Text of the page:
Inspite of excess capacity, States have been encouraging establishment of new spinning units in their areas by offering attractive incentives. This has created problems for the existing units to compete with these domestic as well as export markets, further driving them into bankruptcy. Under the present dispensation, MMF attracts GST at 18 percent, yarn made out of that at 12 percent and fabrics at the rate of 5 percent. Refunds are allowed due to the inverted duty structures but it is cumbersome and time taking and results in blockage of funds. As has been reported in these columns earlier, there has been on increase in cheaper imports of garments from Bangladesh and Sri Lanka because of lower cost of their raw materials and other components. Apparel imports from Bangladesh grew 40. 47 per in April – June 2019 over the same period of the proceeding year. The 30 percent local value addition norm is being abused for import from third countries and routed via Bangladesh to take advantage of zero import duty. What with the sharp fall in demand and for yarn in China, our yarn exports have suffered due to disadvantage created by Free Trade Agreements (FTAs) of our competitors with big buying nations.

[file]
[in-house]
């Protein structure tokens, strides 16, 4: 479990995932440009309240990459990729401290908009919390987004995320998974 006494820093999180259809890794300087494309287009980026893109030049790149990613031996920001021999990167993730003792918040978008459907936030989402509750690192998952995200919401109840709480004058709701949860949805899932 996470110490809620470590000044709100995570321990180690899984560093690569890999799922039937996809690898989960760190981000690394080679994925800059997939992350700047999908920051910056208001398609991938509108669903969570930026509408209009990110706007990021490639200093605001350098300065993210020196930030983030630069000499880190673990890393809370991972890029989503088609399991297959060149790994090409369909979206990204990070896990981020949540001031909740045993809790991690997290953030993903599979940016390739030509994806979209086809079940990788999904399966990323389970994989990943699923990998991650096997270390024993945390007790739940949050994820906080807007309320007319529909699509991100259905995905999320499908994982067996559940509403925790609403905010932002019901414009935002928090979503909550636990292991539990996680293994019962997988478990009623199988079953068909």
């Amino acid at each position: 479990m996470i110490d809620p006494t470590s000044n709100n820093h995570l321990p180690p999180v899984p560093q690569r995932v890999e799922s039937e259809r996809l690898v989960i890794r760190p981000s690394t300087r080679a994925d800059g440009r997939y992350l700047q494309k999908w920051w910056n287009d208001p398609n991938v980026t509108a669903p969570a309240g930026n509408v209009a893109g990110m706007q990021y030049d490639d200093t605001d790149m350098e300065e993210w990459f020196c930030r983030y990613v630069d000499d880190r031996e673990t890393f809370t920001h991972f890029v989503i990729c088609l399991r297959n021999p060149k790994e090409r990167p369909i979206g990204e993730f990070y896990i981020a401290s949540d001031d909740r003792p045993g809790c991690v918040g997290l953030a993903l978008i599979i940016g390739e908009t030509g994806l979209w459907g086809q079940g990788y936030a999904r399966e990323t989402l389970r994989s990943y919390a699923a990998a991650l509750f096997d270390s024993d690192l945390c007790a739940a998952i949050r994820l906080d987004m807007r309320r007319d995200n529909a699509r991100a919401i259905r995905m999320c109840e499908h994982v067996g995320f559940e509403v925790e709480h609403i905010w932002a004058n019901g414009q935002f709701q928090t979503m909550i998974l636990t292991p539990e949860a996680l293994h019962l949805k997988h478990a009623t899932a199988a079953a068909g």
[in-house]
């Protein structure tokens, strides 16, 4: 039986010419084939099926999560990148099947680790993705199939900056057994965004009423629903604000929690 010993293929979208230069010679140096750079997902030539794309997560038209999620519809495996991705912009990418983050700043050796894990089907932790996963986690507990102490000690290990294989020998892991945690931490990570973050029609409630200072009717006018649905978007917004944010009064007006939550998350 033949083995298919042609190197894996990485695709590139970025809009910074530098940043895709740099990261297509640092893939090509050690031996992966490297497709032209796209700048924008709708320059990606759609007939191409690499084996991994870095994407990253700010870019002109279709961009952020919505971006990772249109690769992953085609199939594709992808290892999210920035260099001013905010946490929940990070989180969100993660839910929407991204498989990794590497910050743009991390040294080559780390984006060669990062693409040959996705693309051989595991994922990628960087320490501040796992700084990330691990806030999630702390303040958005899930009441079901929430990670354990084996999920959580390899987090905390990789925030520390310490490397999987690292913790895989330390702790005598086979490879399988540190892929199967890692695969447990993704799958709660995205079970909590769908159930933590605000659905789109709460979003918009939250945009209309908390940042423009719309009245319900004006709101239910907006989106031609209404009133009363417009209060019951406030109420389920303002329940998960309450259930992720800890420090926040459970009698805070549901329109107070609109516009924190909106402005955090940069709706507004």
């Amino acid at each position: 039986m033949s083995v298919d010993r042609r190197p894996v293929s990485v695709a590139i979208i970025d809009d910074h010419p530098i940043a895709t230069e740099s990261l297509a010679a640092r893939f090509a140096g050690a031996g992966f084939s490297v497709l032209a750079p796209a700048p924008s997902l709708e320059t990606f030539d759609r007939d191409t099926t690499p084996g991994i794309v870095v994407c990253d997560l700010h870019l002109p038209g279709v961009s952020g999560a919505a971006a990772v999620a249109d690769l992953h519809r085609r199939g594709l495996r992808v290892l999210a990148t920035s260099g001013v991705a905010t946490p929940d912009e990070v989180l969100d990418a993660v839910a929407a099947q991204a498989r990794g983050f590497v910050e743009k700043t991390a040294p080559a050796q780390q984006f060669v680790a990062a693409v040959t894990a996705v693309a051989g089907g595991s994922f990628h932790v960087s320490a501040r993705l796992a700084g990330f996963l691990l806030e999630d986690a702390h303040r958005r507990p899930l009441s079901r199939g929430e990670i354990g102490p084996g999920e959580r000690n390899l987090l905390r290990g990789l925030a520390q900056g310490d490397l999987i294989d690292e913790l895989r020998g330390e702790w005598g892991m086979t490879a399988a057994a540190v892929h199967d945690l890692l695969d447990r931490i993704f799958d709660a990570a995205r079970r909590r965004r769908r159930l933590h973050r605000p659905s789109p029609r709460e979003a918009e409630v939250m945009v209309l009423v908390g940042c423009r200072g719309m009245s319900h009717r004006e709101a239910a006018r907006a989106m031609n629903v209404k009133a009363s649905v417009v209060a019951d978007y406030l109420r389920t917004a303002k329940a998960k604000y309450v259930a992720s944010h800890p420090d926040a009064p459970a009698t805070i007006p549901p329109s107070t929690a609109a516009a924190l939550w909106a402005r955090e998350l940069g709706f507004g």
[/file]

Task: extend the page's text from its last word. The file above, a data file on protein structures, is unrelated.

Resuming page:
Vietnam, Indonesia, Pakistan and Cambodia enjoy duty free access in China in different segments of cotton textiles, while Indian products bear 3.5 percent, 10 percent and 14 percent duty on yarn, fabrics and made-ups respectively. Demand for yarn can increase only if garments exports increase. Look at last years apparel exports. China exported $ 45 bn, Bangladesh $ 36 bn, Vietnam $ 33 bn and India a mere $ 17 bn. India is far behind China is steadily losing to smaller countries. Yarn is an intermediate product and therefore depends on the growth in consumption in down stream value chain like fabrics which has been very low. Indian textile and clothing exports have remained stagment since the last few years at $ 37-50 bn against $ 37.65 bn in 2014-15.